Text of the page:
Text description provided by the architects. The Abacus house is designed around two paradoxical ideas: Over build on a small site and considering we are overbuilding how do we maximize the minimal resources of light and ventilation that are still available to us?
An abacus is a device for making a mathematical calculation. On the Ground floor and the first floor being able to see across the length of the site, one experiences the length of the site creating a feeling of expanse and openness. Horizontal circulation was completely eliminated with the vertical circulation opening into common spaces on all floors.
Every available angle was calculated for light and ventilation. On the Ground Floor, the courtyard opens up from the Living Room. On the First Floor, eliminating the dividing walls, light filters into the center of the house. One foot wide fixed glass slit windows let in reflected horizontal light. A cut-out skylight into the balcony on the Second Floor allows for light to pour in from above. The Second Floor a narrow balcony and the large staircase windows, allow for light to come into the center of the house.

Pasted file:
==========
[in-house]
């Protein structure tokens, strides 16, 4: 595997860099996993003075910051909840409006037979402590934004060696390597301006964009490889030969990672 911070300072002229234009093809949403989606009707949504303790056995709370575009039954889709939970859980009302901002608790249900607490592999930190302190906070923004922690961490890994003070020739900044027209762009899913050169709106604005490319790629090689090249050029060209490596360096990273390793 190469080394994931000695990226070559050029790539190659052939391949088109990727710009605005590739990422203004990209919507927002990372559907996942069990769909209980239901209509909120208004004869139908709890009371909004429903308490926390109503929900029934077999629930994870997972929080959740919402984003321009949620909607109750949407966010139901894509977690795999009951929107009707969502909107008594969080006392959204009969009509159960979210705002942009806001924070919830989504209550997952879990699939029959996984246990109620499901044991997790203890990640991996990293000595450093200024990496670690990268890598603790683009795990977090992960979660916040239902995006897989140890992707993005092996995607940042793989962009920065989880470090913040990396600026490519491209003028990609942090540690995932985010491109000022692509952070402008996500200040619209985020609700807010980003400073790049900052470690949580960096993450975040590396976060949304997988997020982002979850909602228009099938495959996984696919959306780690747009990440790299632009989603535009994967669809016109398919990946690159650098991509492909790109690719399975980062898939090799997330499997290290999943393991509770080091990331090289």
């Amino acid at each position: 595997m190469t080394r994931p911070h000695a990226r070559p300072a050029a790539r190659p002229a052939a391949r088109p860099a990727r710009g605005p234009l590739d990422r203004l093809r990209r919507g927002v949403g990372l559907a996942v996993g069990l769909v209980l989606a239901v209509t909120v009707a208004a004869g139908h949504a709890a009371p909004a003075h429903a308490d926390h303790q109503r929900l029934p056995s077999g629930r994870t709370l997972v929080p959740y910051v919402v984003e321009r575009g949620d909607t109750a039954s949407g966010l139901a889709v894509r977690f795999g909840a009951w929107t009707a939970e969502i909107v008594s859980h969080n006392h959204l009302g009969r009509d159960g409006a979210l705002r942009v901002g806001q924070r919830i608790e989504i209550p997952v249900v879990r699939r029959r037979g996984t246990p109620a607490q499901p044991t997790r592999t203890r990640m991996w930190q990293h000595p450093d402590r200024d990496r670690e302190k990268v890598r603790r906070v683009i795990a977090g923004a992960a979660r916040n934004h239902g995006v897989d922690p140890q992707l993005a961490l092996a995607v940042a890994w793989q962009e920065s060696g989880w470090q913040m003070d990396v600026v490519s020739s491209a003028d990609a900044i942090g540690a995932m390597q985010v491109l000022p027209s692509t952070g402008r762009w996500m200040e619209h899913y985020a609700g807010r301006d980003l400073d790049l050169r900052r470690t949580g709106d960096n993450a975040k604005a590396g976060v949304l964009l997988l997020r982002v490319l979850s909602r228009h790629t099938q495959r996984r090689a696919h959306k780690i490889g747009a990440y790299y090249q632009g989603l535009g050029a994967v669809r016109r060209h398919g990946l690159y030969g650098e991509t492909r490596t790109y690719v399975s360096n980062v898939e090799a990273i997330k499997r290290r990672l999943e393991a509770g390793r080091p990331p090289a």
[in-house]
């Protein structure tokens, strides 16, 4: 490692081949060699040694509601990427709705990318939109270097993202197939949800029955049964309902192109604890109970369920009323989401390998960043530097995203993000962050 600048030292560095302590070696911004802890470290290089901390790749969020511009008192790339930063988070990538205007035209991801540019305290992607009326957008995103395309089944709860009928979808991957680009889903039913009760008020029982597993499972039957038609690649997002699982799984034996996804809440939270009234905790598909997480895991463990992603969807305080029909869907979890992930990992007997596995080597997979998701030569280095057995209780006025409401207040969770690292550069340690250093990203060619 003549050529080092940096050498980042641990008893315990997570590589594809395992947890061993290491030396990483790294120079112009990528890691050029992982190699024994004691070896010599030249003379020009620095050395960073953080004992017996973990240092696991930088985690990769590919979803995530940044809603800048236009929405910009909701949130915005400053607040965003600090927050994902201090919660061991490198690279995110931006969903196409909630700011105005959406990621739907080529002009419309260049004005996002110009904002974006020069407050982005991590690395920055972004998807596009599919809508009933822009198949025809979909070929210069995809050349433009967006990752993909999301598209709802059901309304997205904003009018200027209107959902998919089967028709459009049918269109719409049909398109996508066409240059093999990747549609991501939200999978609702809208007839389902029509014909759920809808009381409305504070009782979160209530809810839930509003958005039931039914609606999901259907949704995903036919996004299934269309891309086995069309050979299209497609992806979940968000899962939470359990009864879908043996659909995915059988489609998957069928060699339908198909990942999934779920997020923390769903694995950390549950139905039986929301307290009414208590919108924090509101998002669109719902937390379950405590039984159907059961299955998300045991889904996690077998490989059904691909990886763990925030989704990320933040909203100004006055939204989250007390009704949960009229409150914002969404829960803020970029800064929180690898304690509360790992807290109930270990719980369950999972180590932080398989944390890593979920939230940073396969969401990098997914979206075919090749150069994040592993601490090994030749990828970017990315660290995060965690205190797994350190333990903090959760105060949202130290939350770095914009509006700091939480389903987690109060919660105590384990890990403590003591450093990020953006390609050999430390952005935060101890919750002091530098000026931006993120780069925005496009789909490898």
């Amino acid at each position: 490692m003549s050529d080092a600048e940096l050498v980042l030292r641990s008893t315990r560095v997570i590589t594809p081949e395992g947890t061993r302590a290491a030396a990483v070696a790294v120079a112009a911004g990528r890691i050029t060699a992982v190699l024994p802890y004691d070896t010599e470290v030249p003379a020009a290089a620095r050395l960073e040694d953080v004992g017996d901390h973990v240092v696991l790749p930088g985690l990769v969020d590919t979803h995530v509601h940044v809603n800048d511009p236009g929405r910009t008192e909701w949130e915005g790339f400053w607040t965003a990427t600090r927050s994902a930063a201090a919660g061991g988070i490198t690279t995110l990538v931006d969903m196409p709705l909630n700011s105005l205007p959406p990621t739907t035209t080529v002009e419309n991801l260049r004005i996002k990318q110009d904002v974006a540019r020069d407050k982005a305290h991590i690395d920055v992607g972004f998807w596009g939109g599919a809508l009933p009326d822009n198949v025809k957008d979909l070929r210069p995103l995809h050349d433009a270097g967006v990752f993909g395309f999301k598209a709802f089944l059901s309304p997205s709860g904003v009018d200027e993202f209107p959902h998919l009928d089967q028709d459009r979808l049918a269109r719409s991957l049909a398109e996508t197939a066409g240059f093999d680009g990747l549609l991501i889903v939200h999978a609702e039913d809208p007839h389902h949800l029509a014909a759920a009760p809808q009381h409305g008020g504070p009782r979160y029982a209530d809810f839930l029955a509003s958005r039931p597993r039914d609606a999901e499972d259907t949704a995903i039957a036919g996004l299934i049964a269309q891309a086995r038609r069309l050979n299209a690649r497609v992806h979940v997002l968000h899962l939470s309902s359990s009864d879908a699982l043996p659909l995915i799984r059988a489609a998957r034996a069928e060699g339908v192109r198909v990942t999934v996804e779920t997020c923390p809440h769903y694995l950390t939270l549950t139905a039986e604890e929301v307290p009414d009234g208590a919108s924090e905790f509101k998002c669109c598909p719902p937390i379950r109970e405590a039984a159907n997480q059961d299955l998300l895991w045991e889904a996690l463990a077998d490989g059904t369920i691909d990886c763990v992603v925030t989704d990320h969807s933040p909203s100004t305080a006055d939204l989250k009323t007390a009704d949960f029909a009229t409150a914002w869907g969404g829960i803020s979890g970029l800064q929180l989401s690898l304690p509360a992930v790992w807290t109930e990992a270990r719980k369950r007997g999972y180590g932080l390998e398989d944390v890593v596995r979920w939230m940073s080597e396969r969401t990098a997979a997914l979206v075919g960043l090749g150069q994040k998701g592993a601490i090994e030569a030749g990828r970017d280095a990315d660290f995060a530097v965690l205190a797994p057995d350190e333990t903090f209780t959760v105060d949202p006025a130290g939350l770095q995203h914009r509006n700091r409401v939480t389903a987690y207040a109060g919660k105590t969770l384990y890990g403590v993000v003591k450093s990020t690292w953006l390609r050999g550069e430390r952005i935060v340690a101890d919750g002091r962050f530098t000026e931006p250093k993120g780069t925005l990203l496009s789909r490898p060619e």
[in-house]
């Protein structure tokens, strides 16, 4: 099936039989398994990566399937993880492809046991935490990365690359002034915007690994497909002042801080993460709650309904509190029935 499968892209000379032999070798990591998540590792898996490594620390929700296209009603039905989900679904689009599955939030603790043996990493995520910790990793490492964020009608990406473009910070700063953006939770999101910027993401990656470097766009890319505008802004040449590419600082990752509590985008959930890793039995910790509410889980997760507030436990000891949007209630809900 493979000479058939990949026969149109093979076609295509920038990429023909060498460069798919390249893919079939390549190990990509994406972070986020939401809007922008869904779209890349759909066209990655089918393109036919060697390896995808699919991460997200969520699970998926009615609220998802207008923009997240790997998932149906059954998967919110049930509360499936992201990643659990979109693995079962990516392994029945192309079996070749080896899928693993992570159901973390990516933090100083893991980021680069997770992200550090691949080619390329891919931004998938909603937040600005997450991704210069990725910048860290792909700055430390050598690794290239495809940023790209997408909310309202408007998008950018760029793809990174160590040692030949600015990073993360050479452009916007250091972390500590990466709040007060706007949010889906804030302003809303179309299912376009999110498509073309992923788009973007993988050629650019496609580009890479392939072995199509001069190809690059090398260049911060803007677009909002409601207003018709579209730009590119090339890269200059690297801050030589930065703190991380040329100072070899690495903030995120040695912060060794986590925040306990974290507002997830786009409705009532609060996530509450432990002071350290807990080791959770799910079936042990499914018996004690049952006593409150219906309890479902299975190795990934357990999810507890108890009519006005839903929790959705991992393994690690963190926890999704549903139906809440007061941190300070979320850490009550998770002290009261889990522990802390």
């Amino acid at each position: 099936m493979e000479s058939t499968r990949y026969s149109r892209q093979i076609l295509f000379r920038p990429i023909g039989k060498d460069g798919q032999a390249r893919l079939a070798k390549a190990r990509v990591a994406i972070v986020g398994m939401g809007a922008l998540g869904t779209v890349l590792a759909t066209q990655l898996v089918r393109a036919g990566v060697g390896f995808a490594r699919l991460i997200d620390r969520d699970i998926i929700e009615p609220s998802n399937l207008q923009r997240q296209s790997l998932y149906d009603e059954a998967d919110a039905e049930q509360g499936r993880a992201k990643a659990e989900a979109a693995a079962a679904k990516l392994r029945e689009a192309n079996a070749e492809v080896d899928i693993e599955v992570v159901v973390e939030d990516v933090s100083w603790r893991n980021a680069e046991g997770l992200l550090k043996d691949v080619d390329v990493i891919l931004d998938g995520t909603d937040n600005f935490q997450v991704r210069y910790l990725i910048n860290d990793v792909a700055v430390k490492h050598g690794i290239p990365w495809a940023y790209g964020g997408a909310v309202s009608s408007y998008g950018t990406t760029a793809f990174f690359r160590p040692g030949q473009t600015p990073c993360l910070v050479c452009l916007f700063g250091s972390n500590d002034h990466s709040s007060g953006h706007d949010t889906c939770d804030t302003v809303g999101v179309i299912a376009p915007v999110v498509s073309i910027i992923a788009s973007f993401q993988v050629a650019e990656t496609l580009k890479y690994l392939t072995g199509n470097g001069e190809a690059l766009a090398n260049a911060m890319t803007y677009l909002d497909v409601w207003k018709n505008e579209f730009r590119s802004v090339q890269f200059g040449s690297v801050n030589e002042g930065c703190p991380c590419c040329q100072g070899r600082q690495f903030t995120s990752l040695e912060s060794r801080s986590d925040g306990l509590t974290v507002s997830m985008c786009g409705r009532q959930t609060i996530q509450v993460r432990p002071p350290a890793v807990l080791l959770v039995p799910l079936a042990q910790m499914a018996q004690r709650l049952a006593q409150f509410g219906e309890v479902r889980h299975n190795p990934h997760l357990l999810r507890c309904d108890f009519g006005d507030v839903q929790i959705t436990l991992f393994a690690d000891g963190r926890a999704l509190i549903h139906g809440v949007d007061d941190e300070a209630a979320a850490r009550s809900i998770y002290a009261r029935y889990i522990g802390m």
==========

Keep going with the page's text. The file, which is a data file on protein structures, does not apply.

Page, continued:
The staircase not only connects the different floors but also acts like a stack, allowing for natural ventilation and bringing in the light. With the very close proximity of the neighbor’s residences, the use of metal screens not only articulates the light but also acts as a security device while providing for a privacy screen. Championing the sun as the artist the screens creates dynamic murals on the walls and floors, art that changes with time and the seasons.
The Abacus is the symbol of the house; it defines the calculations done to achieve the two paradoxical ideas of the client. As a symbol it screens the house from the peering neighborhood, acting as a safety feature and allowing for those moments to forget the density of the neighborhood, and enjoy the few trees on the street.
While exploring solutions for the design of the Abacus, we were keen on it being a natural material. The palette of the interior has a natural stone with a panel wall in Brick. The leftover Teak Wood from the carpentry was used to create the Abacus. Bolted onto metal thread rods the swiveling of the wood pieces allows for a dynamic facade.